I remember the weekend like it was yesterday.
It was cold, for July, and I was writing so frantically in my journal that I had forgotten to collect firewood and light the fire. The sweat from my afternoon hike cooled my skin as it dried and I began to shiver.
It was my first solo camping weekend in a really long time – at least as long as the time I had known my husband. I had to go. I had to claim the time to myself.
I was thirteen weeks pregnant with my first child, and I had to claim everything that was Myself, before, I was certain, it was about to get washed away in a tide of dirty diapers and breastmilk.
He was away at a weekend volleyball tournament with a crew of very young, very child-less bikini-clad women. Well, half of them were. There were men there, but all I could think of was the idea of becoming a frumpy, stretch-mark-ridden Mom, and leaving behind my days of being child-less, and, while hardly ever bikini-clad, definitely carefree, adventurous, interesting.
I felt really, really, scared. In those early weeks, motherhood actually felt like impending doom. I felt the heaviness of what I’ve now come to see as our society’s disrespect and disregard for Mothers. I wore that disrespect like a fated cloak: my life and my conceptualization of myself as a world-travelling scuba instructor were over.
I couldn’t see, at the time, that I was preparing to embark on the bravest adventure of my life.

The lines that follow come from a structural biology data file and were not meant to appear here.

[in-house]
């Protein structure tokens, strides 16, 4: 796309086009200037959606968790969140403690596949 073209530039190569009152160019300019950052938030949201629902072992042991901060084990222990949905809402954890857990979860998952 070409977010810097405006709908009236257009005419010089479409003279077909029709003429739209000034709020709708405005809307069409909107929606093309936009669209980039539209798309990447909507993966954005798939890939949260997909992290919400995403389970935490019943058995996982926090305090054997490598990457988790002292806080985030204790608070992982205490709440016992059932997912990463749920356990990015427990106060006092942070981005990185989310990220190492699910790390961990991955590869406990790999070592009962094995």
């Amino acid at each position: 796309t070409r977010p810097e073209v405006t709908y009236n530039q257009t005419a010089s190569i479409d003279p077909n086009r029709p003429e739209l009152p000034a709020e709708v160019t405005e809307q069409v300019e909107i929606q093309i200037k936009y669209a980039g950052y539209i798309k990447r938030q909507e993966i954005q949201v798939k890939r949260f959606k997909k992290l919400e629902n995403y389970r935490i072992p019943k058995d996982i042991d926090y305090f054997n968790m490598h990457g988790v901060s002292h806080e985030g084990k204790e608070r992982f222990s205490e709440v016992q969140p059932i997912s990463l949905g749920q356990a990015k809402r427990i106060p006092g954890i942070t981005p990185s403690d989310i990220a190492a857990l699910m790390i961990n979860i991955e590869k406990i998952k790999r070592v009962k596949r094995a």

At the time, it just felt like every piece of my identity that I valued – and yes, clung to – was about to teeter off the precipice of Motherhood, never to be seen again.
And here’s the thing.
No, this is not a story where everything turned out Okay In The End, where my fears were all for nought.
My fears came true.
I learned, as every Mother does, that one of the greatest feats of Motherhood is the surrender of Self, of the conceptualization of your Self that served you in your Maidenhood.
You see, when we become Mothers, we need to make way for what is possible for our new lives. We need to make way for the fiercest love possible, for finding comfort in liminal space, for a new community of women to surround us.
But so many of us are unsupported in this transition, and we see Motherhood as I first did – as the loss of Everything Cool from our lives, to make way for entirely too many episodes of Peppa Pig and to be written off by a society that cannot see that Mothers are to be revered and honoured, not disrespected and disregarded.
When the transition to Motherhood is unsupported, many women feel completely unmoored. Lost, as they surrender their former selves but cannot conceptualize a Motherhood that they want to lean into, devoid as so many of us are of a model for how that might look.
The fears that I expressed in my journal with shaky, urgent writing that cold July night eventually evolved into what I came to call a Momifesto.
A Manifesto for my Motherhood.
A great laying-claim-to the Motherhood I desired for myself and my family. A denunciation of society’s depiction of Motherhood that I could not relate to, and a question – a hope, an intention – about what Motherhood – my motherhood – could be.
I want to be clear that my Momifesto was not about the ways in which I would abandon or deny my Motherhood in an attempt to cling to my former self. While there are aspects of that former life – like scuba diving, for instance – that slowly (oh so slowly!) returned to my life after becoming a mother, my Momifesto was about how I could claim a new identity that took what was true about my former life and brought it into Motherhood, while also creating space for what would totally shift.
What do you want to lay claim to as a Mother? What kind of Motherhood do you want to lean into? What’s on your Momifesto?
Creating a Momifesto is one of the many powerful exercises in my new online program MotherSHIFT. Want to create a Momifesto of your own? Click on the image below to download your complementary Momifesto worksheet.